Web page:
The aim of this paper is 1) to analyse the historical and political roots of the current situation in Xinjiang; 2) to identify the boundaries that separate the legal opposition from what is usually called non-system opposition; and 3) to study a set of preconditions that have affected the emergence of the phenomenon of the Uyghur terrorism. In a broader sense, the engagement of the Uyghur population in separatist activities under the slogan of the most radical Islamic religious-political movements (Jabhat an-Nusra (alias Jabhat Fateh al-Sham), ISIL, Al Qaeda, the Taliban, etc.) is addressed. Generally, the author tries to answer the following questions: What are the motives and methods of Uyghur terrorists? What dynamics of their violent acts may we consider in the People’s Republic of China and abroad? What legal and terrorist organisations have Chinese Uyghurs as members? And what distinguishes legal and the so called non-system Uyghur opposition?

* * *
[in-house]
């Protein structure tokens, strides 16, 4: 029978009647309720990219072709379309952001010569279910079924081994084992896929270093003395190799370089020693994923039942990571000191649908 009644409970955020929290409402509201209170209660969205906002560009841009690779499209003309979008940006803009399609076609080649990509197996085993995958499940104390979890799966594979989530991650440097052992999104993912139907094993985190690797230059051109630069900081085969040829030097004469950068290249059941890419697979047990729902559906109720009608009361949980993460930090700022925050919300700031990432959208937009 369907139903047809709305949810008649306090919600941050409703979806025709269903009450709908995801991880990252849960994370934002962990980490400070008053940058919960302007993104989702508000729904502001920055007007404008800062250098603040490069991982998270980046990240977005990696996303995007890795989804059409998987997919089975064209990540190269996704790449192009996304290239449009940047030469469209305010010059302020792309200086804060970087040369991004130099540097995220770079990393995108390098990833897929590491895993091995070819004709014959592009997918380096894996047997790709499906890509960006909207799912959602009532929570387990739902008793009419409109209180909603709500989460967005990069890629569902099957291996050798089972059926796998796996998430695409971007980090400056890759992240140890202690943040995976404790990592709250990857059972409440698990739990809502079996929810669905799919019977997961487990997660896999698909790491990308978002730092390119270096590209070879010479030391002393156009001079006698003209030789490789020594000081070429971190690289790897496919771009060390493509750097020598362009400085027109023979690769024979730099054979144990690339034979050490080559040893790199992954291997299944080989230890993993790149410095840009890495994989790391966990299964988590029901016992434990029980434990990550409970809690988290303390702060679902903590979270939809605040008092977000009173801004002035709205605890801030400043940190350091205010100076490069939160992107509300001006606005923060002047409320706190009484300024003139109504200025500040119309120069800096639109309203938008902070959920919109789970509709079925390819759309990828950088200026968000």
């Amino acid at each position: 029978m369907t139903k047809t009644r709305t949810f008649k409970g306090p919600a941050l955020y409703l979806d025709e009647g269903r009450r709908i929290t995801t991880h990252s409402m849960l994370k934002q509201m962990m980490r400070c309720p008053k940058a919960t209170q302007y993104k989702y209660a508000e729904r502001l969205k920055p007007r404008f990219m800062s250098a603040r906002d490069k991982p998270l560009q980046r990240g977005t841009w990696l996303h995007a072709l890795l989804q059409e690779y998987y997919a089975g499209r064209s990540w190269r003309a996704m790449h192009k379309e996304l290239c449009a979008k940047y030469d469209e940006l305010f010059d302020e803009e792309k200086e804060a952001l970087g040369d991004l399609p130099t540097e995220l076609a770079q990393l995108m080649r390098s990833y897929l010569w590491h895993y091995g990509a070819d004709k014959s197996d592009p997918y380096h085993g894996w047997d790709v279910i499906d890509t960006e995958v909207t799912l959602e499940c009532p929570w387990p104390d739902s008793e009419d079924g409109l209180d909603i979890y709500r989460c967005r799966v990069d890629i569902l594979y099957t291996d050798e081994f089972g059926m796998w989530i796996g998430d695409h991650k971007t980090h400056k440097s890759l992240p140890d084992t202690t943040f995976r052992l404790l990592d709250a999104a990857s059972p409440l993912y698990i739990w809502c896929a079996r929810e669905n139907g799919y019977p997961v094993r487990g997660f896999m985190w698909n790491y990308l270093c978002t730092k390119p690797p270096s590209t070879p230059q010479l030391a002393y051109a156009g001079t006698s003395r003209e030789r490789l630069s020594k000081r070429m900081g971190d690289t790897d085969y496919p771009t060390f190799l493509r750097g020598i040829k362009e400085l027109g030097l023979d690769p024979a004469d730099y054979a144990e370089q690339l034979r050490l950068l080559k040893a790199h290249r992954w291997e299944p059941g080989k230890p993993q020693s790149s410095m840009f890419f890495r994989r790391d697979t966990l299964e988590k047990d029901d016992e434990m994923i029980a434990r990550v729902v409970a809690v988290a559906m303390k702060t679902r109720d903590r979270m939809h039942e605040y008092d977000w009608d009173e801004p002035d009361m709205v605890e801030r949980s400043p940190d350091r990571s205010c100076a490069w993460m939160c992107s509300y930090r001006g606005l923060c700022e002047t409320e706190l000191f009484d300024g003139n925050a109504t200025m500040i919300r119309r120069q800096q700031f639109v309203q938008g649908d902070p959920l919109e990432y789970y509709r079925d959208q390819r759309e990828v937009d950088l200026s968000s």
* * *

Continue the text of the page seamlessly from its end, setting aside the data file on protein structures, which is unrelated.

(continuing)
The “New Silk Road” or “One Belt–One Road” (also “Belt and Road”) is a global project initiated by China, the implementation of which affects various areas of development of many states and regions of the world, including security issues, socio-cultural, political, diplomatic and civilisational aspects.
A total of 173 agreements with 125 states and 29 international organisations have been signed under this initiative. The project is gaining momentum every year and attracts ever more researchers who analyse the economic, political, and cultural sides of the project and the interaction of the different countries and regions with China within the framework of this global enterprise. This article assesses the participation of five Central Asian countries (Kazakhstan, Kyrgyzstan, Tajikistan, Uzbekistan, and Turkmenistan) in the Chinese project and aims to define the mutual interests of the parties on the basis of economic indicators (i.e., ESI, RCA, TDC, and G-L indexes).